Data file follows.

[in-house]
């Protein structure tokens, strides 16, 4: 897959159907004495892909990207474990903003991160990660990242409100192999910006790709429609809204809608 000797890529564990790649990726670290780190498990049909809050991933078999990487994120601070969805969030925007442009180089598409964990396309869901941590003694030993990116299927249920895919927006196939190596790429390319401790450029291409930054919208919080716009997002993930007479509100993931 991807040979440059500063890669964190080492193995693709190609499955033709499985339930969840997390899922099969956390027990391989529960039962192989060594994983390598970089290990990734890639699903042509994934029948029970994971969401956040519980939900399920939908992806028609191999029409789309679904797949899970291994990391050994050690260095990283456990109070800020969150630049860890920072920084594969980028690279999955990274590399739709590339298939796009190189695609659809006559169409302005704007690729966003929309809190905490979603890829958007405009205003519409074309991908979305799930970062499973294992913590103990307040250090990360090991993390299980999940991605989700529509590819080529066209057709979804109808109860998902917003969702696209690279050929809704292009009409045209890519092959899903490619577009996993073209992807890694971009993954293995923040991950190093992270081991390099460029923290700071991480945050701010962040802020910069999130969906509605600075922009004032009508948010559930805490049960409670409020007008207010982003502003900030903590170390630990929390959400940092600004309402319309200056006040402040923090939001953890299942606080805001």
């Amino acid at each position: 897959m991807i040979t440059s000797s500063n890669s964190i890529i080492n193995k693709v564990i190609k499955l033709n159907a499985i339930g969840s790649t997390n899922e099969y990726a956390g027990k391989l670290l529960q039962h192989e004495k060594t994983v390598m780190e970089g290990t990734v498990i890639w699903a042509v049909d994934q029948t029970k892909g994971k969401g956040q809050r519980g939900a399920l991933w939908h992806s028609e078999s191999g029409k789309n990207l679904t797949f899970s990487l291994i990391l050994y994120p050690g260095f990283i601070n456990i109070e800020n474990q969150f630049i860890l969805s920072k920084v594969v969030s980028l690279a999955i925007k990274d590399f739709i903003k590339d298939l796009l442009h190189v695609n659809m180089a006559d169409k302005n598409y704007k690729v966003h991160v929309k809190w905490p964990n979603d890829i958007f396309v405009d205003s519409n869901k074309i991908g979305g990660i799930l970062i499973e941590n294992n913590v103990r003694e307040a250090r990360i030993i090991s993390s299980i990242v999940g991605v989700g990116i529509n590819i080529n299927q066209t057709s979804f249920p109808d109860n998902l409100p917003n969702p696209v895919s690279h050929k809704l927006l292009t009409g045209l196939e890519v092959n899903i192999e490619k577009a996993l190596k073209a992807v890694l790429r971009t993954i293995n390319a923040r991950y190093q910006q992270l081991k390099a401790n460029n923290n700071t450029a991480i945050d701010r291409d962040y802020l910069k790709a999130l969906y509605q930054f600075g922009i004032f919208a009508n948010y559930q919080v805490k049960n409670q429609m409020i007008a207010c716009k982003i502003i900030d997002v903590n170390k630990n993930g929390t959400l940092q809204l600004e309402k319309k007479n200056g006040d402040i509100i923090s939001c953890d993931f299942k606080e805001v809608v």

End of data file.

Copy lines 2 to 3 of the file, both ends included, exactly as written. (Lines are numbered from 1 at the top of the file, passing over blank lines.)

């Protein structure tokens, strides 16, 4: 897959159907004495892909990207474990903003991160990660990242409100192999910006790709429609809204809608 000797890529564990790649990726670290780190498990049909809050991933078999990487994120601070969805969030925007442009180089598409964990396309869901941590003694030993990116299927249920895919927006196939190596790429390319401790450029291409930054919208919080716009997002993930007479509100993931 991807040979440059500063890669964190080492193995693709190609499955033709499985339930969840997390899922099969956390027990391989529960039962192989060594994983390598970089290990990734890639699903042509994934029948029970994971969401956040519980939900399920939908992806028609191999029409789309679904797949899970291994990391050994050690260095990283456990109070800020969150630049860890920072920084594969980028690279999955990274590399739709590339298939796009190189695609659809006559169409302005704007690729966003929309809190905490979603890829958007405009205003519409074309991908979305799930970062499973294992913590103990307040250090990360090991993390299980999940991605989700529509590819080529066209057709979804109808109860998902917003969702696209690279050929809704292009009409045209890519092959899903490619577009996993073209992807890694971009993954293995923040991950190093992270081991390099460029923290700071991480945050701010962040802020910069999130969906509605600075922009004032009508948010559930805490049960409670409020007008207010982003502003900030903590170390630990929390959400940092600004309402319309200056006040402040923090939001953890299942606080805001």
């Amino acid at each position: 897959m991807i040979t440059s000797s500063n890669s964190i890529i080492n193995k693709v564990i190609k499955l033709n159907a499985i339930g969840s790649t997390n899922e099969y990726a956390g027990k391989l670290l529960q039962h192989e004495k060594t994983v390598m780190e970089g290990t990734v498990i890639w699903a042509v049909d994934q029948t029970k892909g994971k969401g956040q809050r519980g939900a399920l991933w939908h992806s028609e078999s191999g029409k789309n990207l679904t797949f899970s990487l291994i990391l050994y994120p050690g260095f990283i601070n456990i109070e800020n474990q969150f630049i860890l969805s920072k920084v594969v969030s980028l690279a999955i925007k990274d590399f739709i903003k590339d298939l796009l442009h190189v695609n659809m180089a006559d169409k302005n598409y704007k690729v966003h991160v929309k809190w905490p964990n979603d890829i958007f396309v405009d205003s519409n869901k074309i991908g979305g990660i799930l970062i499973e941590n294992n913590v103990r003694e307040a250090r990360i030993i090991s993390s299980i990242v999940g991605v989700g990116i529509n590819i080529n299927q066209t057709s979804f249920p109808d109860n998902l409100p917003n969702p696209v895919s690279h050929k809704l927006l292009t009409g045209l196939e890519v092959n899903i192999e490619k577009a996993l190596k073209a992807v890694l790429r971009t993954i293995n390319a923040r991950y190093q910006q992270l081991k390099a401790n460029n923290n700071t450029a991480i945050d701010r291409d962040y802020l910069k790709a999130l969906y509605q930054f600075g922009i004032f919208a009508n948010y559930q919080v805490k049960n409670q429609m409020i007008a207010c716009k982003i502003i900030d997002v903590n170390k630990n993930g929390t959400l940092q809204l600004e309402k319309k007479n200056g006040d402040i509100i923090s939001c953890d993931f299942k606080e805001v809608v």